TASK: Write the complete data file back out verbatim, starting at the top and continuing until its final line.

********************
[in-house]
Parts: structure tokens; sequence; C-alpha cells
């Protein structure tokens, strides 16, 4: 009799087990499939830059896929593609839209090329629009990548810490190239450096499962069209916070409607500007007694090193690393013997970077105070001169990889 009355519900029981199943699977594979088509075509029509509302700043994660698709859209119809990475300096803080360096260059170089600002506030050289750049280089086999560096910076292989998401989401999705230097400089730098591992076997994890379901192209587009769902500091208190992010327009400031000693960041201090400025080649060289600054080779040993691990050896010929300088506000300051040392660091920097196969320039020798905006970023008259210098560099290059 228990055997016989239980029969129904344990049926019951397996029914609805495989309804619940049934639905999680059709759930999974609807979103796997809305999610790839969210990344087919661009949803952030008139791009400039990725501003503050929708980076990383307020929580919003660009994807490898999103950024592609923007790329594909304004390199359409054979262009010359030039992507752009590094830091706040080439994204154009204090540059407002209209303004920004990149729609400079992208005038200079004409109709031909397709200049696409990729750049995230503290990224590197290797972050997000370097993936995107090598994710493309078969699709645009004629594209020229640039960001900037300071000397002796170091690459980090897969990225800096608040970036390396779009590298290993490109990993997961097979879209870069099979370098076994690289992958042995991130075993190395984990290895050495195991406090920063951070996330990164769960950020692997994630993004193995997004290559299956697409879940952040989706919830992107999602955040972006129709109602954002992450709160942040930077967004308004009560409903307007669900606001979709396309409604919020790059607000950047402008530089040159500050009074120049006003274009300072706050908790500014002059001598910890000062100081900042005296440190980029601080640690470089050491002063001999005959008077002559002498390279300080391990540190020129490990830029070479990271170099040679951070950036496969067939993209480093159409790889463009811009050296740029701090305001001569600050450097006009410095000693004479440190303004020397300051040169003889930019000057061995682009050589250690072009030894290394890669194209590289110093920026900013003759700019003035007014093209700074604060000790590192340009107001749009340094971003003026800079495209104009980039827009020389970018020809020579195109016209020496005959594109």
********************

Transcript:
[in-house]
Parts: structure tokens; sequence; C-alpha cells
């Protein structure tokens, strides 16, 4: 009799087990499939830059896929593609839209090329629009990548810490190239450096499962069209916070409607500007007694090193690393013997970077105070001169990889 009355519900029981199943699977594979088509075509029509509302700043994660698709859209119809990475300096803080360096260059170089600002506030050289750049280089086999560096910076292989998401989401999705230097400089730098591992076997994890379901192209587009769902500091208190992010327009400031000693960041201090400025080649060289600054080779040993691990050896010929300088506000300051040392660091920097196969320039020798905006970023008259210098560099290059 228990055997016989239980029969129904344990049926019951397996029914609805495989309804619940049934639905999680059709759930999974609807979103796997809305999610790839969210990344087919661009949803952030008139791009400039990725501003503050929708980076990383307020929580919003660009994807490898999103950024592609923007790329594909304004390199359409054979262009010359030039992507752009590094830091706040080439994204154009204090540059407002209209303004920004990149729609400079992208005038200079004409109709031909397709200049696409990729750049995230503290990224590197290797972050997000370097993936995107090598994710493309078969699709645009004629594209020229640039960001900037300071000397002796170091690459980090897969990225800096608040970036390396779009590298290993490109990993997961097979879209870069099979370098076994690289992958042995991130075993190395984990290895050495195991406090920063951070996330990164769960950020692997994630993004193995997004290559299956697409879940952040989706919830992107999602955040972006129709109602954002992450709160942040930077967004308004009560409903307007669900606001979709396309409604919020790059607000950047402008530089040159500050009074120049006003274009300072706050908790500014002059001598910890000062100081900042005296440190980029601080640690470089050491002063001999005959008077002559002498390279300080391990540190020129490990830029070479990271170099040679951070950036496969067939993209480093159409790889463009811009050296740029701090305001001569600050450097006009410095000693004479440190303004020397300051040169003889930019000057061995682009050589250690072009030894290394890669194209590289110093920026900013003759700019003035007014093209700074604060000790590192340009107001749009340094971003003026800079495209104009980039827009020389970018020809020579195109016209020496005959594109």